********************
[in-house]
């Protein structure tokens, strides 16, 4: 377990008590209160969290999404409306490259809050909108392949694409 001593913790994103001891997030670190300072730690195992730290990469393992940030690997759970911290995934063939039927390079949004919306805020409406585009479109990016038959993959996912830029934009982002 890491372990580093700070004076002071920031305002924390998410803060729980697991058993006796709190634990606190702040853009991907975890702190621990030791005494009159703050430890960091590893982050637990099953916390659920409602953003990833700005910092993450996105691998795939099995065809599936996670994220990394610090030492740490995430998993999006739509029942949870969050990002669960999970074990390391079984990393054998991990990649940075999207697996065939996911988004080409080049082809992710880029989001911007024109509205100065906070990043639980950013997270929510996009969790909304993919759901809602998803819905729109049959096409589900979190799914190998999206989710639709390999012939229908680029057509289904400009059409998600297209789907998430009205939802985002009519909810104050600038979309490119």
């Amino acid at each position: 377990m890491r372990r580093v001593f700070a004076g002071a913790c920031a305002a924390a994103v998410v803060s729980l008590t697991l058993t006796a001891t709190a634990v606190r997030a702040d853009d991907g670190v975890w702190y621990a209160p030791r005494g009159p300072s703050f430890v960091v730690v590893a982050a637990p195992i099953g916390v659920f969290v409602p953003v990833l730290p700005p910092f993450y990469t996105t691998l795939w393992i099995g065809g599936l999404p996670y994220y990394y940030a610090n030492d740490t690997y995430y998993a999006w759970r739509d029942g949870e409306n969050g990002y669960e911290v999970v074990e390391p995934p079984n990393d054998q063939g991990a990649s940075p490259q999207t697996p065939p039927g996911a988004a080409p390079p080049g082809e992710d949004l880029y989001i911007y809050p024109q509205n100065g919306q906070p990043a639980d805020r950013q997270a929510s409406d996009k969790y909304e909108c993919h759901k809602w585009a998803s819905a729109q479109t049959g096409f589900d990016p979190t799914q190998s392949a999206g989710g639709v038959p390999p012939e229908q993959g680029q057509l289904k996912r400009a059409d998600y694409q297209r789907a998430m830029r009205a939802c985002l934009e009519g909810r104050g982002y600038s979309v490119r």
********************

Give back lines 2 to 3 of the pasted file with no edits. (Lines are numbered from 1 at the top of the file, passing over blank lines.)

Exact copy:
């Protein structure tokens, strides 16, 4: 377990008590209160969290999404409306490259809050909108392949694409 001593913790994103001891997030670190300072730690195992730290990469393992940030690997759970911290995934063939039927390079949004919306805020409406585009479109990016038959993959996912830029934009982002 890491372990580093700070004076002071920031305002924390998410803060729980697991058993006796709190634990606190702040853009991907975890702190621990030791005494009159703050430890960091590893982050637990099953916390659920409602953003990833700005910092993450996105691998795939099995065809599936996670994220990394610090030492740490995430998993999006739509029942949870969050990002669960999970074990390391079984990393054998991990990649940075999207697996065939996911988004080409080049082809992710880029989001911007024109509205100065906070990043639980950013997270929510996009969790909304993919759901809602998803819905729109049959096409589900979190799914190998999206989710639709390999012939229908680029057509289904400009059409998600297209789907998430009205939802985002009519909810104050600038979309490119």
């Amino acid at each position: 377990m890491r372990r580093v001593f700070a004076g002071a913790c920031a305002a924390a994103v998410v803060s729980l008590t697991l058993t006796a001891t709190a634990v606190r997030a702040d853009d991907g670190v975890w702190y621990a209160p030791r005494g009159p300072s703050f430890v960091v730690v590893a982050a637990p195992i099953g916390v659920f969290v409602p953003v990833l730290p700005p910092f993450y990469t996105t691998l795939w393992i099995g065809g599936l999404p996670y994220y990394y940030a610090n030492d740490t690997y995430y998993a999006w759970r739509d029942g949870e409306n969050g990002y669960e911290v999970v074990e390391p995934p079984n990393d054998q063939g991990a990649s940075p490259q999207t697996p065939p039927g996911a988004a080409p390079p080049g082809e992710d949004l880029y989001i911007y809050p024109q509205n100065g919306q906070p990043a639980d805020r950013q997270a929510s409406d996009k969790y909304e909108c993919h759901k809602w585009a998803s819905a729109q479109t049959g096409f589900d990016p979190t799914q190998s392949a999206g989710g639709v038959p390999p012939e229908q993959g680029q057509l289904k996912r400009a059409d998600y694409q297209r789907a998430m830029r009205a939802c985002l934009e009519g909810r104050g982002y600038s979309v490119r």